Winter Olympics for the Rest of Us
The Olympics grew as a way to display prowess in abilities valued in ancient times for survival and dominance. Today, athletes compete by moving faster and farther, over a variety of terrains, and doing it with great artistry. Not to take anything away from the incredible athletes participating in the Olympics in Sochi, but most people don’t do much cross country skiing or ice dancing, let alone speed skating or bobsledding. But this extraordinary winter may be a good time to think about some more practical winter sports we can all participate in. Like these:
Sidewalk shovel. Participants must shovel ten-inches of snow from a fifty yard long, three-foot wide sidewalk. Fastest time wins but an inspector from the Public Works Department can impose penalties for any remaining patches of snow or ice.
Driveway shovel. Participants must clear a twenty-foot wide, fifty-foot long driveway of ten-inches of snow. Every few minutes a plow drives by and dumps three-foot high piles of snow at the driveway entrance. Fastest time wins but the event requires a strategy for where to start shoveling.
Panic Shop. Participants must acquire a list of items from stores in the host city. Some items are common, like milk and rock salt. Other items are a bit more exotic, like generators and chainsaws. Fastest time and lowest expenditure are combined in an arcane formula even the judges don’t understand.
Grocery Carry. Participants must carry two twenty-five pound, paper bags full of groceries across a one hundred yard parking lot. The lot is ice covered and cars are driving around looking for open parking spaces. Fastest time wins but points are deducted for any damage to the groceries.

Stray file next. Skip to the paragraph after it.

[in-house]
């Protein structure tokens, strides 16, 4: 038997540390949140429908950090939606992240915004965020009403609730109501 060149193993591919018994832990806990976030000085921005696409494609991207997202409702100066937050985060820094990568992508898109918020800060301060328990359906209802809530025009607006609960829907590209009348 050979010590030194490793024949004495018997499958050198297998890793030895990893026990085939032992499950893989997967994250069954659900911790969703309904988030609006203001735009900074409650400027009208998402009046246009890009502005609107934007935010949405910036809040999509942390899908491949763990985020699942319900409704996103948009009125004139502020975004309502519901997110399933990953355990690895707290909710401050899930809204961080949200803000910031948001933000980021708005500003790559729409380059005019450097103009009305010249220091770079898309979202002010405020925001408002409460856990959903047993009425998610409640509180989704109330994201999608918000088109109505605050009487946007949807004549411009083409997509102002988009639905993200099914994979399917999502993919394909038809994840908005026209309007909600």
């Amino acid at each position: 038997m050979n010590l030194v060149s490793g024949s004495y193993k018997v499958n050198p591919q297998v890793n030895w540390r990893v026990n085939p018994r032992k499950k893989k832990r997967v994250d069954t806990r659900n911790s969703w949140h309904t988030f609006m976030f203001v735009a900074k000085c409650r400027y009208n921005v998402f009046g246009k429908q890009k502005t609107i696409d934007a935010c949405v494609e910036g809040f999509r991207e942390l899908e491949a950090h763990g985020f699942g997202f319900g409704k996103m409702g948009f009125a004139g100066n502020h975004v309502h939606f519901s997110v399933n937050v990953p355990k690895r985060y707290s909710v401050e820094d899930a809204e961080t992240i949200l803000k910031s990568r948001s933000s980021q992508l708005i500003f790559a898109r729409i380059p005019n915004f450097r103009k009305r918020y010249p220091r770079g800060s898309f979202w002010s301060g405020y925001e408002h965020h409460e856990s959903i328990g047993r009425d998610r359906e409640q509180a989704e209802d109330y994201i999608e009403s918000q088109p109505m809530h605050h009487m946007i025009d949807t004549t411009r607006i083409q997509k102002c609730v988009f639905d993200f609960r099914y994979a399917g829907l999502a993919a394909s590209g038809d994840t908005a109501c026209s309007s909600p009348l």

Snowman Manufacture. Participants have thirty minutes to create as many snowmen as possible. The winner is determined based on the number, sizes, and diversity of snowmen as judged by a team of expert playground monitors.
Snow Sculpture. Participants have two hours to create a snow sculpture. Sculptures are judged on size, artistry, detail, and creative use of yellow snow.
Commuter Crawl. Each team consists of six members. One member of each team begins at one of the six designated starting locations ten miles from the center of the host city. Any mode of transportation is allowed but points are deducted for vehicles that use fossil fuels, except for public transportation. The first team to have all their members reach Center City wins depending on points deducted for their choice of transportation method.
Capture the Parking Space. Each team must clear an inner-city parking space and defend it against people looking for parking spaces some of whom are not aware of the game. Teams also try to commandeer parking spaces from other teams. Snowballs are the only weapons allowed. The team with the most parking spaces at the end of 24-hours wins.
So whether you live in Boston or Atlanta (at least this year), you can participate in our own version of the Winter Olympics. What’s your signature event?